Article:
I am the epitome of a morning person. I don’t wake up particularly ecstatic neither do I wake up grumpy, I just wake up. I wake up slowly, feeling my breath and life course through every limb and tendon in my body. I feel my soul open her eyes and luxuriate in the precious gift of having another day. She loves mornings; I love mornings.
That’s why it was especially devastating when it took the joy of mornings away. The first morning I woke up and wanted to curl back into my shell, wanted to blot out the sensation of life coursing through me, I cried like my soul was cracking. Because it was. I didn’t understand what was happening. I didn’t understand why the very pores covering my flesh felt like they were trying to close up and block out even a wisp of air from flowing in. I felt broken. I wouldn’t say it was unexpected though, but I didn’t necessarily see it coming either. I have always been a planner; I make lists of the lists I need to make. Feeling like I have some level of control over what happens to me gives me comfort akin to a warm cup of tea on a rainy evening. When things spiral out of my control, or when they seem like they’re about to, I make more plans. I would worry a little, but bottom line would be me regrouping and planning how to put things back on track. But I never thought, or even slightly suspected, that these were the very prepubescent markings of what would morph into parasitic co-inhabitants of my brain and body.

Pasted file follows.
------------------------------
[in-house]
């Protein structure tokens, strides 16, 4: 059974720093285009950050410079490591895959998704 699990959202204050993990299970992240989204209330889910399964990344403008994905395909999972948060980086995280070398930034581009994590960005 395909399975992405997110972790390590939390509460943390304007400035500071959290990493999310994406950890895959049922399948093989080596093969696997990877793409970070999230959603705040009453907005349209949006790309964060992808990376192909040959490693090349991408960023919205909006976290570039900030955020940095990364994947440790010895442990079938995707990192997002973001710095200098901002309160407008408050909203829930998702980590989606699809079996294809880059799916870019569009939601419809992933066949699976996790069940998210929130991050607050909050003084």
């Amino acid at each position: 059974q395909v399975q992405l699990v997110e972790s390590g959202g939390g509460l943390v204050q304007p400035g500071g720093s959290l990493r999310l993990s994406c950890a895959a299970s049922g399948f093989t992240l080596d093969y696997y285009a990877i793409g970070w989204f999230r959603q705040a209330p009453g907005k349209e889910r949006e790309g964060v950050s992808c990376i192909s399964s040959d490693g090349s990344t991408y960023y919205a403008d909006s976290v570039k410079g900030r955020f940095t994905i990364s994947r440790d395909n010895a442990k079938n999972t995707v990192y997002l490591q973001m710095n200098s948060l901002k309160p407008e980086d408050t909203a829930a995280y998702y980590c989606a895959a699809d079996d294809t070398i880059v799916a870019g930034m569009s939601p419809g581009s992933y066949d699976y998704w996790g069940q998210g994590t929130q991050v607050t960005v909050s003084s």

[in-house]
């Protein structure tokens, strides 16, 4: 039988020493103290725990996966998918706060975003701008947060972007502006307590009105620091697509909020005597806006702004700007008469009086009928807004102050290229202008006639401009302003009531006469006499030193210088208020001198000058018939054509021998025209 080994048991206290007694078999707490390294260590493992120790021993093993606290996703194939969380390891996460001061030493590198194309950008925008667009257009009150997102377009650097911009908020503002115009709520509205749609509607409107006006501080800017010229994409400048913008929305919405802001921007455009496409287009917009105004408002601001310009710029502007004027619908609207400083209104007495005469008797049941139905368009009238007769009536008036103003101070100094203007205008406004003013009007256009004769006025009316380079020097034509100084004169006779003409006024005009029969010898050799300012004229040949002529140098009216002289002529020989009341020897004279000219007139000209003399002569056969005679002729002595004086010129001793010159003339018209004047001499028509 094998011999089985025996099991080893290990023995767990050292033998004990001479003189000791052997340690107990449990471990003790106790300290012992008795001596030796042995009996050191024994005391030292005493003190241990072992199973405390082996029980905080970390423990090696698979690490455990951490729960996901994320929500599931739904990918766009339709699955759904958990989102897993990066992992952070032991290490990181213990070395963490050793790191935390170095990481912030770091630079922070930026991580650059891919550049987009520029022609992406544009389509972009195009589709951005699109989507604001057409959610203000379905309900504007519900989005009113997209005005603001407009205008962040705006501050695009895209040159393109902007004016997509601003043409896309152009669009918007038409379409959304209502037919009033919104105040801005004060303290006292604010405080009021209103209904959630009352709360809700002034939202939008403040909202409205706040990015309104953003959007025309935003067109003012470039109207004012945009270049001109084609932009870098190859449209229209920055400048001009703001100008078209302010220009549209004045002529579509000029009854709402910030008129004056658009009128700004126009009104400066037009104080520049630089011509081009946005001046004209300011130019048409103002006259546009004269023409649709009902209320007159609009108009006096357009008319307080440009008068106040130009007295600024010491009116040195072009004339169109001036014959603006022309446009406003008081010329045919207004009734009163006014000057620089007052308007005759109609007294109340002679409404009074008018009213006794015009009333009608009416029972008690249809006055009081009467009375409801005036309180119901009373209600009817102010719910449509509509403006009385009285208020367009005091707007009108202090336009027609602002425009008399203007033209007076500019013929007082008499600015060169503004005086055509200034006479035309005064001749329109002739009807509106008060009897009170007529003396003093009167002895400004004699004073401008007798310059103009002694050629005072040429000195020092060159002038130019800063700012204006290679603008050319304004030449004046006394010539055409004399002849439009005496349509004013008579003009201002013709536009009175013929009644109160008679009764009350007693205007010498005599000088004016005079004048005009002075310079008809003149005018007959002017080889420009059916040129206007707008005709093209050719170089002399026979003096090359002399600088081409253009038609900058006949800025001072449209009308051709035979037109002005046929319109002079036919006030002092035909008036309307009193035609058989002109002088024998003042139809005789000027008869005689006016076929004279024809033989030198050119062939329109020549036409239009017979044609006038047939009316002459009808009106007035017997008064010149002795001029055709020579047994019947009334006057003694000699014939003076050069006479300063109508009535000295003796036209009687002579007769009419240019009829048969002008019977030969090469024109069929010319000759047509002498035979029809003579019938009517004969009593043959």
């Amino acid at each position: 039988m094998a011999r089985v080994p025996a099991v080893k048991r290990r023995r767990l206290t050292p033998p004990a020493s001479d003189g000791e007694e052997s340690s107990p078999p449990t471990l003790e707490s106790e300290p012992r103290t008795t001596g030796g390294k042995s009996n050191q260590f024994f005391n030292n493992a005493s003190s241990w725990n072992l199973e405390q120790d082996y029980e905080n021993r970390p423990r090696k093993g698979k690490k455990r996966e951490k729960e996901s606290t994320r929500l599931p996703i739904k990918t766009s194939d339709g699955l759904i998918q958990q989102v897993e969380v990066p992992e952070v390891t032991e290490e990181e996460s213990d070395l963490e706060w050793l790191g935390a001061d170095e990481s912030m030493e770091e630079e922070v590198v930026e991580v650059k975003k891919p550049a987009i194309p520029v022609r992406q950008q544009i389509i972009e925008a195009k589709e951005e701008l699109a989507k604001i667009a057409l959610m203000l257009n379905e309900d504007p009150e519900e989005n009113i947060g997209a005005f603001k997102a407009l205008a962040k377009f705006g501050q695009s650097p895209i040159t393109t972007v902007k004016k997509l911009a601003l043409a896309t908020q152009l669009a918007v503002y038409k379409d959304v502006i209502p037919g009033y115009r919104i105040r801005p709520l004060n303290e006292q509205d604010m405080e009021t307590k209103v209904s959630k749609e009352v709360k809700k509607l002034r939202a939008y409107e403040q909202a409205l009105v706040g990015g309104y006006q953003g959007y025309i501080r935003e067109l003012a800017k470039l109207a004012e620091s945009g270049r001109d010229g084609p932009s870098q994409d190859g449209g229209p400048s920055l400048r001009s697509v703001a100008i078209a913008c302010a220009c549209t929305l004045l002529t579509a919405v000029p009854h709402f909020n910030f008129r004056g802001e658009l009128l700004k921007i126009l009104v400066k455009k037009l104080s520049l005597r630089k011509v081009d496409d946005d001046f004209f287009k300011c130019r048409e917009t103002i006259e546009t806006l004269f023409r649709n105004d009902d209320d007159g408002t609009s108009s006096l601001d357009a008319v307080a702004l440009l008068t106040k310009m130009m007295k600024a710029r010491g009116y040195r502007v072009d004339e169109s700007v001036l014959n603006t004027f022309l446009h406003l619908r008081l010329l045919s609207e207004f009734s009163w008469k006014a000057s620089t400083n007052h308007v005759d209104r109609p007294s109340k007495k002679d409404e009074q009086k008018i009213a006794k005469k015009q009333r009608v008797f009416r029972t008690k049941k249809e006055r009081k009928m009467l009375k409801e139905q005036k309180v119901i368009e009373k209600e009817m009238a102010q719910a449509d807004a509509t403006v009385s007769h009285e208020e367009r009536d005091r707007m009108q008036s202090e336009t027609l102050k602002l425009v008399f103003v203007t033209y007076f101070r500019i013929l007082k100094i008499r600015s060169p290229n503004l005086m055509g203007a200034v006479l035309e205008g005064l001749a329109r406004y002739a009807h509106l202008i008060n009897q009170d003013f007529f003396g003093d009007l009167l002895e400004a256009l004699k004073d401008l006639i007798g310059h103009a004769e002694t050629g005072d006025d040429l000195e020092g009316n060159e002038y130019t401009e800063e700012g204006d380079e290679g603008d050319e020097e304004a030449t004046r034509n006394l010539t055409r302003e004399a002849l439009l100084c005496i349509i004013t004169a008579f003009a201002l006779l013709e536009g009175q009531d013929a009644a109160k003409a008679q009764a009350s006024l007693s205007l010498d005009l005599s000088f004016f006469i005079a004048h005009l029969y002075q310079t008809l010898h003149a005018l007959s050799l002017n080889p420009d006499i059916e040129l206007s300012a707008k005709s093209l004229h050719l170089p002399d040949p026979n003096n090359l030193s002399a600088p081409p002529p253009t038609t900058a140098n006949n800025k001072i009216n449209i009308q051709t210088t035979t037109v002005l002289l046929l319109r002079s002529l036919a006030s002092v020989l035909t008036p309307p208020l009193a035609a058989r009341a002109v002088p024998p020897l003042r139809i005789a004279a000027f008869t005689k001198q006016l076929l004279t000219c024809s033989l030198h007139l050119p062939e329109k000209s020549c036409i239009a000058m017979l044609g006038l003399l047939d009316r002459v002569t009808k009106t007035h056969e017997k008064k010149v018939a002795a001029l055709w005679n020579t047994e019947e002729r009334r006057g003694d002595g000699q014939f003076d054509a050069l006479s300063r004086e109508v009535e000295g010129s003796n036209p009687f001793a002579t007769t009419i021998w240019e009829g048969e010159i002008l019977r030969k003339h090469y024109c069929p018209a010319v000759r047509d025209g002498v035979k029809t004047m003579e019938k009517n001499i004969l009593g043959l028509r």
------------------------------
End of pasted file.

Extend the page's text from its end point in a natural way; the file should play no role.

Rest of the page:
I don’t remember the specific day it grew into an omnipresent, over-cloying cloud of fear and I certainly don’t recall when it brought along another permanent resident, but I remember my first in-your-face interaction with this new part of me I did not know existed. The circumstances leading to this experience aren’t vivid in my mind, which leads me to believe that nothing particularly extraordinary occurred that day.
It was around dusk on a Thursday, I remember because I had only had one more day of classes left that week, a day of classes I didn’t attend. I was lying on my bed in my dorm room and making plans for some event I was helping organize. A small voice in my head started listing possible things that could go wrong and I made contingency plans for these possible scenarios. This is how I normally work. Then the voice started getting louder and louder and louder. Soon, I couldn’t hear any other part of my brain, especially not the part that came up with the solutions. All I could hear were the problems -how this could fail, how that could come crashing down, how the universe had to be done dishing out good things for me and how I couldn’t do anything to stop any of these things from happening.